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Muddy Waters: Here's Proof St. Jude Is Vulnerable

The short-selling investment firm has posted video that it says demonstrates a St. Jude Medical pacemaker being hacked.

Chris Newmarker

Muddy Waters on Monday fired back at St. Jude Medical's claims that the investment firm had released a false and misleading report claiming major cybersecurity vulnerabilities with St. Jude implantable cardio devices. 

"STJ's response contained very little substance, and actually included admissions to several key points. ... There were two components to STJ's response: substance (~20%) and fluff (~80%)," Muddy Waters said in a statement. And it also posted a video that it claims shows the hacking of a St. Jude medical pacemaker.

The result was another day of erratic stock trading for the Minnesota-based medical device company, which is in the process of being acquired by Abbott Labs for $25 billion. St. Jude Medical stock, though, still managed to end Monday slightly up.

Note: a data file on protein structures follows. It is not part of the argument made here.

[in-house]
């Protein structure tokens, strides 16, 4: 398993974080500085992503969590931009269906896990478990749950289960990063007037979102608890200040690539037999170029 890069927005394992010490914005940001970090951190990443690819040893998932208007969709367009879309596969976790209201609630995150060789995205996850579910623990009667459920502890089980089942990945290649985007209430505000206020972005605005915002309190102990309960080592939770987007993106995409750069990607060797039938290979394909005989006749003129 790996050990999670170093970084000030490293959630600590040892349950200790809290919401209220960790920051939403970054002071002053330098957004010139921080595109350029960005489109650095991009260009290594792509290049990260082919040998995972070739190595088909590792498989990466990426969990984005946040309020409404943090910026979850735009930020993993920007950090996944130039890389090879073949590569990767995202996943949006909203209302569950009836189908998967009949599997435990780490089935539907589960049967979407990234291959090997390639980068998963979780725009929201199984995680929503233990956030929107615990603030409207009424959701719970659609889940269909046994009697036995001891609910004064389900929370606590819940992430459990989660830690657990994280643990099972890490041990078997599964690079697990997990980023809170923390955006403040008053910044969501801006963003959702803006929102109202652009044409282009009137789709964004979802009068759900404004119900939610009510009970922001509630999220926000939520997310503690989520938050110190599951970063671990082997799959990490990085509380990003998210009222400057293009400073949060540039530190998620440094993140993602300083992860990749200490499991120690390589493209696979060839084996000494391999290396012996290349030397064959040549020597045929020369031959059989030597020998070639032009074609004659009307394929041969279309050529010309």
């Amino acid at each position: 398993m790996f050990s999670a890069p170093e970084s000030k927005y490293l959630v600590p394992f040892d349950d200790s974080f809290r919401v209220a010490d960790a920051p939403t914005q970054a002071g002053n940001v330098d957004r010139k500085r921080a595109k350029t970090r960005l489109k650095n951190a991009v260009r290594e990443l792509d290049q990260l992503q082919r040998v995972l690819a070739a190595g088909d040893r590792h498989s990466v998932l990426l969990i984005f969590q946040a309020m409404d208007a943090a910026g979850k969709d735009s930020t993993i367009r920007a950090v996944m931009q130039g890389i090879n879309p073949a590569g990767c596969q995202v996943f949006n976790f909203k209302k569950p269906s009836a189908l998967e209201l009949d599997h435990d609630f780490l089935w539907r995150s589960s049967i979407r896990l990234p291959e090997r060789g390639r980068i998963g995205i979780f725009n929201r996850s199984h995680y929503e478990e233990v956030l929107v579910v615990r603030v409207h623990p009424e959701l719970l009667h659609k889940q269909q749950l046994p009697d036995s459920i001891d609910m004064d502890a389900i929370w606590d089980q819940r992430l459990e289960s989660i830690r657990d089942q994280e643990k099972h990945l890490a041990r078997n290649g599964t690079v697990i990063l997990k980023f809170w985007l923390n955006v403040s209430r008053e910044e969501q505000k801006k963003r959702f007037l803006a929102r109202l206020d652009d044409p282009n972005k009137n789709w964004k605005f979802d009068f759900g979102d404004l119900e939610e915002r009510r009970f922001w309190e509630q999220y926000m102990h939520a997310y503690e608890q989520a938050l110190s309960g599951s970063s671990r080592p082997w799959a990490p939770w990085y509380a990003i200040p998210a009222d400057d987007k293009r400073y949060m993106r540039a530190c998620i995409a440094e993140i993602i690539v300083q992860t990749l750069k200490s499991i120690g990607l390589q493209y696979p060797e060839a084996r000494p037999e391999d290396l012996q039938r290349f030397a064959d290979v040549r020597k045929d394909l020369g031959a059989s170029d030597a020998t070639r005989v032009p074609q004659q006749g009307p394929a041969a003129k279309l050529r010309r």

Muddy Waters and MedSec have claimed appalling security problems related to a host of St. Jude cardio devices. They mentioned demonstrations of two types of attacks against St. Jude implantable cardiac devices: a "crash" attack leading to device malfunction or even pacing at a dangerous rate, and a battery drain attack. The weak spot in St. Jude's device ecosystem is its Merlin@home home monitoring systems, which Muddy Waters and MedSec described as "keys to the castle."

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Chris Newmarker is senior editor of Qmed. Follow him on Twitter at @newmarker. Editor-in-chief Jamie Hartford contributed to this report.

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